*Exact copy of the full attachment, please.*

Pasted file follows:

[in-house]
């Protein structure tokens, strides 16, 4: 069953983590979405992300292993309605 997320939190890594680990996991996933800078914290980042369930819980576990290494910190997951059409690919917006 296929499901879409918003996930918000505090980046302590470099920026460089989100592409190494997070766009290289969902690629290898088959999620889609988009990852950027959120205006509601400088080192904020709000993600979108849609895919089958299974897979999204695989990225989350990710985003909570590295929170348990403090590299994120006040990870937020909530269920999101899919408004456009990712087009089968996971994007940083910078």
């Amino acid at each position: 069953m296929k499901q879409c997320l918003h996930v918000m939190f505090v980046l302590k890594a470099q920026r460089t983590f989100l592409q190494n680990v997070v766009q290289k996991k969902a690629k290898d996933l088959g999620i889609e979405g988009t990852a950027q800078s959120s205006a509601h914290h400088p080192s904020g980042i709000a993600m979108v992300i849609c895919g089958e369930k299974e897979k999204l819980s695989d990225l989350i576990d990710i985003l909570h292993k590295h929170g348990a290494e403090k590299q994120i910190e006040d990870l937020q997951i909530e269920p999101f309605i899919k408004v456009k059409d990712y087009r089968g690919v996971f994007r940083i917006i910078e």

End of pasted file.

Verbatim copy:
[in-house]
């Protein structure tokens, strides 16, 4: 069953983590979405992300292993309605 997320939190890594680990996991996933800078914290980042369930819980576990290494910190997951059409690919917006 296929499901879409918003996930918000505090980046302590470099920026460089989100592409190494997070766009290289969902690629290898088959999620889609988009990852950027959120205006509601400088080192904020709000993600979108849609895919089958299974897979999204695989990225989350990710985003909570590295929170348990403090590299994120006040990870937020909530269920999101899919408004456009990712087009089968996971994007940083910078």
């Amino acid at each position: 069953m296929k499901q879409c997320l918003h996930v918000m939190f505090v980046l302590k890594a470099q920026r460089t983590f989100l592409q190494n680990v997070v766009q290289k996991k969902a690629k290898d996933l088959g999620i889609e979405g988009t990852a950027q800078s959120s205006a509601h914290h400088p080192s904020g980042i709000a993600m979108v992300i849609c895919g089958e369930k299974e897979k999204l819980s695989d990225l989350i576990d990710i985003l909570h292993k590295h929170g348990a290494e403090k590299q994120i910190e006040d990870l937020q997951i909530e269920p999101f309605i899919k408004v456009k059409d990712y087009r089968g690919v996971f994007r940083i917006i910078e």